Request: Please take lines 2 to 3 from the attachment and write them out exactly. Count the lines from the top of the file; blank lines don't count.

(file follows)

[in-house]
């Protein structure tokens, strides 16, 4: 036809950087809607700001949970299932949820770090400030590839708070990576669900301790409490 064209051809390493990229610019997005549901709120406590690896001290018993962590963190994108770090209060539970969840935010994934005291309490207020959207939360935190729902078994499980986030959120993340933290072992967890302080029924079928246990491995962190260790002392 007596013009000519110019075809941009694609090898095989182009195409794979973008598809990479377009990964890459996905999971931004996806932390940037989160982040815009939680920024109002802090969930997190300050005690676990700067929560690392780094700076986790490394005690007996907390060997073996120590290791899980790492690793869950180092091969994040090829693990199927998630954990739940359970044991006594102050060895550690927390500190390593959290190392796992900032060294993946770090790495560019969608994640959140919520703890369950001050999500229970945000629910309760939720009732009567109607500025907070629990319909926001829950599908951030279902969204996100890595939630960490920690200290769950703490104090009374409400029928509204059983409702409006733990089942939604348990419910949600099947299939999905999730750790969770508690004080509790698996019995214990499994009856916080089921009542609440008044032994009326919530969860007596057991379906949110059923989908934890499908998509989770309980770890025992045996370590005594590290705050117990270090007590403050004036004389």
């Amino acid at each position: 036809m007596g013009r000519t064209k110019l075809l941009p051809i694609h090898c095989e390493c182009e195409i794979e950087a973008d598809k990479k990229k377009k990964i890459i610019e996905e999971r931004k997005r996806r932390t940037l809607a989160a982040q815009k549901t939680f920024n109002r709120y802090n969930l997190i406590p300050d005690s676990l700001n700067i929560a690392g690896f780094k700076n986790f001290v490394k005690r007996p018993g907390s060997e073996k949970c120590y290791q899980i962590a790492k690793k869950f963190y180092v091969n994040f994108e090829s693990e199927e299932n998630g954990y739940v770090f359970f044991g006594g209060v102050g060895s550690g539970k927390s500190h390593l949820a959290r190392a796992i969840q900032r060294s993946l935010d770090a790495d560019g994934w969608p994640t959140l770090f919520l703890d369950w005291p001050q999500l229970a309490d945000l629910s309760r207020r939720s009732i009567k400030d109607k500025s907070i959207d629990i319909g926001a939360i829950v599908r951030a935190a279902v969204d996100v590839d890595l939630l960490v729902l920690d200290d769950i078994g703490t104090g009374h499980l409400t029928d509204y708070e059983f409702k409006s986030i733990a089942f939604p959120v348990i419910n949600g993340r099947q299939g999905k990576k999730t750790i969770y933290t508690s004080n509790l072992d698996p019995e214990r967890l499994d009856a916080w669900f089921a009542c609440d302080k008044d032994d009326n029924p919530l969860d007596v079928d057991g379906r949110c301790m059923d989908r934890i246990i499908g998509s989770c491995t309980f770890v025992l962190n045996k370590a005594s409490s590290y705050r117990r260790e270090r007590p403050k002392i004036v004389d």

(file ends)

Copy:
């Protein structure tokens, strides 16, 4: 036809950087809607700001949970299932949820770090400030590839708070990576669900301790409490 064209051809390493990229610019997005549901709120406590690896001290018993962590963190994108770090209060539970969840935010994934005291309490207020959207939360935190729902078994499980986030959120993340933290072992967890302080029924079928246990491995962190260790002392 007596013009000519110019075809941009694609090898095989182009195409794979973008598809990479377009990964890459996905999971931004996806932390940037989160982040815009939680920024109002802090969930997190300050005690676990700067929560690392780094700076986790490394005690007996907390060997073996120590290791899980790492690793869950180092091969994040090829693990199927998630954990739940359970044991006594102050060895550690927390500190390593959290190392796992900032060294993946770090790495560019969608994640959140919520703890369950001050999500229970945000629910309760939720009732009567109607500025907070629990319909926001829950599908951030279902969204996100890595939630960490920690200290769950703490104090009374409400029928509204059983409702409006733990089942939604348990419910949600099947299939999905999730750790969770508690004080509790698996019995214990499994009856916080089921009542609440008044032994009326919530969860007596057991379906949110059923989908934890499908998509989770309980770890025992045996370590005594590290705050117990270090007590403050004036004389």
């Amino acid at each position: 036809m007596g013009r000519t064209k110019l075809l941009p051809i694609h090898c095989e390493c182009e195409i794979e950087a973008d598809k990479k990229k377009k990964i890459i610019e996905e999971r931004k997005r996806r932390t940037l809607a989160a982040q815009k549901t939680f920024n109002r709120y802090n969930l997190i406590p300050d005690s676990l700001n700067i929560a690392g690896f780094k700076n986790f001290v490394k005690r007996p018993g907390s060997e073996k949970c120590y290791q899980i962590a790492k690793k869950f963190y180092v091969n994040f994108e090829s693990e199927e299932n998630g954990y739940v770090f359970f044991g006594g209060v102050g060895s550690g539970k927390s500190h390593l949820a959290r190392a796992i969840q900032r060294s993946l935010d770090a790495d560019g994934w969608p994640t959140l770090f919520l703890d369950w005291p001050q999500l229970a309490d945000l629910s309760r207020r939720s009732i009567k400030d109607k500025s907070i959207d629990i319909g926001a939360i829950v599908r951030a935190a279902v969204d996100v590839d890595l939630l960490v729902l920690d200290d769950i078994g703490t104090g009374h499980l409400t029928d509204y708070e059983f409702k409006s986030i733990a089942f939604p959120v348990i419910n949600g993340r099947q299939g999905k990576k999730t750790i969770y933290t508690s004080n509790l072992d698996p019995e214990r967890l499994d009856a916080w669900f089921a009542c609440d302080k008044d032994d009326n029924p919530l969860d007596v079928d057991g379906r949110c301790m059923d989908r934890i246990i499908g998509s989770c491995t309980f770890v025992l962190n045996k370590a005594s409490s590290y705050r117990r260790e270090r007590p403050k002392i004036v004389d």